AAfter 17 years, Manchester United are finally on the market and the downright detested ownership of the Glazer family seems to finally be coming to an end. But what does a good and realistic result for United supporters look like? What can a football supporter reasonably expect from an owner of his club in 2022?
The simpler days of the local businessman (always a man) who presides over the board, putting his hand in his pocket to build a new stand or sign a new player, compares favorably in the eyes of the fans to a world of sovereign wealth funds, oligarchs or American “sports entrepreneurs.” Yet the reality of those days was never as good as our sepia-toned collective memories suggest, and all recent deals for Premier League clubs indicate that it will be financially driven buyers looking to take over England’s leading clubs. Even local boy Sir Jim Ratcliffe is motivated more by his belief that Premier League clubs will continue to grow in value than his support for United. After all, he was trying to buy Chelsea.
However, it is not unreasonable for fans to expect an owner, whether financially driven or not, to understand a club’s history and culture and realize that they are the guardians of a cultural institution that will last long after they are gone. Football clubs endure, through ups, downs, relegation, promotion – even through insolvency, and they do so because the supporters endure, through families and friends, binding people together for a common cause.
For a football club owner, this persistence of loyalty is one of the benefits of ownership, but it places a responsibility on them to nurture the property they are temporarily in charge of. Even on the scale of United and Liverpool, whose American owners have also declared themselves open to a sale, the institution is more than a company. Supporters don’t change clubs like consumers change sports shoes or washing powder. The better owners – and Fenway Group probably fits that description – work to understand the institution they own, to work with the cultural groove of the club.
In many ways, owners and supporters need to be on the same page. And the paradox of the shift over the past 20 years from matchday to media and commercial revenue at the biggest clubs is that supporters going to the match are no longer the financial golden goose to be plucked, but rather part of the global offer, seen and heard on TV. The gradual acceptance of safe status in England shows a growing awareness that noisy, atmospheric grounds benefit both club and fans; the relationship is symbiotic and not oppositional.
Many adherents view the German ownership model as a template; banners reading “50+1” were prominently displayed on several grounds during protests against the European Super League. However, the model is difficult to apply in England. German clubs started out as membership organizations and the 50+1 rule was a way to allow controlled commercialization, not a mechanism to reverse the rampant commercialization seen in the Premier League. The value of English clubs makes such a structure virtually impossible to achieve. No current or future owner is likely to give away billions of pounds worth of value, not to mention scrutiny to supporters.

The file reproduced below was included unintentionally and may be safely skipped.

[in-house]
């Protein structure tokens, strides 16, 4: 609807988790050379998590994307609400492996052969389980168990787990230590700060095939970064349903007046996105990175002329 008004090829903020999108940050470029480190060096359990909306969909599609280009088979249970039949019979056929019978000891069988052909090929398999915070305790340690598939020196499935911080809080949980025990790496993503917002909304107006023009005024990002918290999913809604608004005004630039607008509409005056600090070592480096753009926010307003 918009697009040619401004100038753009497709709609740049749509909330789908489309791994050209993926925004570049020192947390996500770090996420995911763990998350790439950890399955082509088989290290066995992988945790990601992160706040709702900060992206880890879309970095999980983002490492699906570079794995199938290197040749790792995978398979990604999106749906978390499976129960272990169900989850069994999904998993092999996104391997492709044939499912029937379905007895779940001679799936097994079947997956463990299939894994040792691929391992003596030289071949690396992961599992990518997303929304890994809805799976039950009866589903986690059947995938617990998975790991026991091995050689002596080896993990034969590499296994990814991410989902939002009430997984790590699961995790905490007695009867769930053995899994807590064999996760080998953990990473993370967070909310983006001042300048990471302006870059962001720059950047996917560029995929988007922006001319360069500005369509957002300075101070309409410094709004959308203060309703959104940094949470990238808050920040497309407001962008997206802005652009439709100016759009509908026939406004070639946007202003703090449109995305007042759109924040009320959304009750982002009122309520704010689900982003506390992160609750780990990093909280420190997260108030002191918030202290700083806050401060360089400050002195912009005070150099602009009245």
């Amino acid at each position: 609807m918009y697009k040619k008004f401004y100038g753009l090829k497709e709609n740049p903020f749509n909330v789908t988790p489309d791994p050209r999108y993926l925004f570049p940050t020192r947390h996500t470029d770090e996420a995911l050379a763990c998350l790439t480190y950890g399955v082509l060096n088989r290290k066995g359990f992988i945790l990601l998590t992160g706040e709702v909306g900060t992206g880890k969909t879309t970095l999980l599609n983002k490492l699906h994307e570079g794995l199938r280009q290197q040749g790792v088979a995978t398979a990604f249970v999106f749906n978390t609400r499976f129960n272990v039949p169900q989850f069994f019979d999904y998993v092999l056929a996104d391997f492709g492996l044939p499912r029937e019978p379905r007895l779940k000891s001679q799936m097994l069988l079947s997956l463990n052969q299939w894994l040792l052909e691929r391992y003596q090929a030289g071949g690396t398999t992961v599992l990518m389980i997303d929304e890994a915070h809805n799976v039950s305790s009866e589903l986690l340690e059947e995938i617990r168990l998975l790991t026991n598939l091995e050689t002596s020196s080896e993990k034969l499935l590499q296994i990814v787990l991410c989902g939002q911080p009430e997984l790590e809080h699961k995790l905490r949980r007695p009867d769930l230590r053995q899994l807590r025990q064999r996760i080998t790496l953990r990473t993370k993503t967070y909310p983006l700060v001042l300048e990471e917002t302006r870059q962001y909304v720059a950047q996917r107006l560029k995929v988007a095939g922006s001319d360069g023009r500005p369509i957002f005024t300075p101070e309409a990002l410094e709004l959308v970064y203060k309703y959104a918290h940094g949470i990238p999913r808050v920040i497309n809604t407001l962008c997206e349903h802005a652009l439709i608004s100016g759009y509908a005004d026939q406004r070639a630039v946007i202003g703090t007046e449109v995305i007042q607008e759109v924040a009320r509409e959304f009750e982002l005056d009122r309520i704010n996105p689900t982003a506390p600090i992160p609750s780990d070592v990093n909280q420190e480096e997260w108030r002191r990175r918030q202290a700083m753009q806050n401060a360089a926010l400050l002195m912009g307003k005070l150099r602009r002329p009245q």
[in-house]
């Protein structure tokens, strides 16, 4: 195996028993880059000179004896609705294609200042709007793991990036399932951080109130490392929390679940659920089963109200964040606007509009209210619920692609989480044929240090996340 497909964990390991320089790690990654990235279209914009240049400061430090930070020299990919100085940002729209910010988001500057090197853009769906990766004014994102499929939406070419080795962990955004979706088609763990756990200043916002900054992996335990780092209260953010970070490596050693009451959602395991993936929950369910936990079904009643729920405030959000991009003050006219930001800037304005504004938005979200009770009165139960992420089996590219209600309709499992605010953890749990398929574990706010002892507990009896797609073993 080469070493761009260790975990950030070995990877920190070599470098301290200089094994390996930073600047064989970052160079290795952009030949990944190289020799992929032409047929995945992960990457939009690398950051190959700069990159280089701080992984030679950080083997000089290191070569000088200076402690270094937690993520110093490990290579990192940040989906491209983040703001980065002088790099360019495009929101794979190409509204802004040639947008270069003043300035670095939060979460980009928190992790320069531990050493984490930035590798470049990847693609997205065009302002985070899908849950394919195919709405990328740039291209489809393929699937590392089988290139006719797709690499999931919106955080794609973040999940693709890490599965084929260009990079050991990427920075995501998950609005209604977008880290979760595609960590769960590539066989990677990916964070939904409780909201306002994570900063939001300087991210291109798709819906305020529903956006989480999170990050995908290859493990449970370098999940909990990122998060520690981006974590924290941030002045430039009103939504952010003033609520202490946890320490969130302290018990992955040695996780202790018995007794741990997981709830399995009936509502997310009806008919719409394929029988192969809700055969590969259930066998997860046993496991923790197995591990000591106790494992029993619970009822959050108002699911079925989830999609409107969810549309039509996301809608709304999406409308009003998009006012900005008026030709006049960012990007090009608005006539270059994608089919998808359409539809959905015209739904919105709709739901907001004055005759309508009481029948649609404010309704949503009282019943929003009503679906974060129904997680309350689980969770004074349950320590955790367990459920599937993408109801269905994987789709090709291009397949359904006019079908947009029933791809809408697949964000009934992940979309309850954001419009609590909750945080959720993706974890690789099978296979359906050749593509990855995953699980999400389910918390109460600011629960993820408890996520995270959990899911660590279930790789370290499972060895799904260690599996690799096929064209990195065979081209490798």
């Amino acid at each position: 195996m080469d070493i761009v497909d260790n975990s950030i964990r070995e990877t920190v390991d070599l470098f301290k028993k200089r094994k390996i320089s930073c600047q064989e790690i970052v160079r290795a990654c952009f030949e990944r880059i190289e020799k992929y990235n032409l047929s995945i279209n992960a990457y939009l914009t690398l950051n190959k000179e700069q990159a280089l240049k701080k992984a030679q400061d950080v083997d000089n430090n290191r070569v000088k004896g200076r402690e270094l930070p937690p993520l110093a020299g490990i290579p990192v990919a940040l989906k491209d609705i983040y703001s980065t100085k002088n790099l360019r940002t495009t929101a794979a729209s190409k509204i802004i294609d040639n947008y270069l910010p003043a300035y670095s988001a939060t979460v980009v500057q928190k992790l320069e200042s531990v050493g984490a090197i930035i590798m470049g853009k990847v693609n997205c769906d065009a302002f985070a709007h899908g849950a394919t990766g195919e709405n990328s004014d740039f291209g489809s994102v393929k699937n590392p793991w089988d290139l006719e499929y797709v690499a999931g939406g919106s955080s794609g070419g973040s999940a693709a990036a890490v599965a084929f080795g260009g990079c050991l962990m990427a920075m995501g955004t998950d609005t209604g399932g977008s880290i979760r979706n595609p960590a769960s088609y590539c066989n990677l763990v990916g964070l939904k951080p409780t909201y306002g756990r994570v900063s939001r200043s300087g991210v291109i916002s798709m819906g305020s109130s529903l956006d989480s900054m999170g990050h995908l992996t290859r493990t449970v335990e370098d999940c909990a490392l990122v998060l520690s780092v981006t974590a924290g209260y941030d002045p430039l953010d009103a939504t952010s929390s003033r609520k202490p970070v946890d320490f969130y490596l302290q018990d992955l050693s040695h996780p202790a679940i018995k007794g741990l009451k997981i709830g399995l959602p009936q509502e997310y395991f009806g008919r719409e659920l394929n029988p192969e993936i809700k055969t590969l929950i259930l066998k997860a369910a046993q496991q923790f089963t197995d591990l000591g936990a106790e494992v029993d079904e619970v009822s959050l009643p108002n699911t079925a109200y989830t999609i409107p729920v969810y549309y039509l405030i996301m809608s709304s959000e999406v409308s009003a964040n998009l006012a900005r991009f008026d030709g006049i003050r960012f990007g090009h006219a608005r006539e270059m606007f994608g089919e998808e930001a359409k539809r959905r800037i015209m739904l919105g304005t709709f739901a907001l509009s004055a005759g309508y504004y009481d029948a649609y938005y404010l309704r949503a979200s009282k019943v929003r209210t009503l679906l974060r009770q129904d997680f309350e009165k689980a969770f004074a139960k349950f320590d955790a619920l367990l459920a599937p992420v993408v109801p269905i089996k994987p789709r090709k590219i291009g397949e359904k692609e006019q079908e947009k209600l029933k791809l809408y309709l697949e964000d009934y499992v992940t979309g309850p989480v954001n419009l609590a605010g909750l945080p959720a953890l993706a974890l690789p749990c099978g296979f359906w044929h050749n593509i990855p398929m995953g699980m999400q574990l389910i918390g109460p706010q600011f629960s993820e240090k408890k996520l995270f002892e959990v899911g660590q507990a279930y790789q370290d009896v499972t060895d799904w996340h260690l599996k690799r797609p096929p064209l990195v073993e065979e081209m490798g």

But supporter ownership on a material scale remains the best way to formalize and solidify the relationship between fans and owners. Recent discussions between the Manchester United Supporters Trust (Must) and the Glazers over a fan sharing scheme show the start of a way forward. Any transition to an element of supporter ownership will inevitably be gradual and frustratingly slow, but having supporter shareholders, especially organized by a properly constituted supporter trust, is good for the majority shareholder. The board of any company should welcome passionate, long-term, loyal customers to its share register, and a wise owner, keen to strengthen his relationship with the United fan base, would work with Must to give supporters the chance to own a real stake in the club.
As the structure of Elon Musk’s takeover of Twitter shows, even those with the deepest pockets can’t fund everything themselves. The acquisition of Chelsea by a consortium led by Todd Boehly has a significant element of debt, including a £500 million term loan and a £300 million revolving credit facility. Debt will almost inevitably be part of any United purchase, or at least part of any future investment plans for Old Trafford, but the lessons of the past 17 years are that excessive leverage, taken for the wrong reasons, can prove to be a godsend , which prevents investment and does not benefit the club.
All new owners at United must work to understand the true nature of what they have purchased, and the transitory nature of their connection to what constitutes an institution of cultural significance. We need owners who see supporters as partners, not problems, and who give them the opportunity to have a stake in the club. And after a billion pounds has flowed out of United solely for the privilege of paying off the Glazers’ debts, we need owners to show financial prudence and borrow only to reinvest in the club. That’s not too much to ask.
Andy Green is a Manchester United supporter and writer on football finance.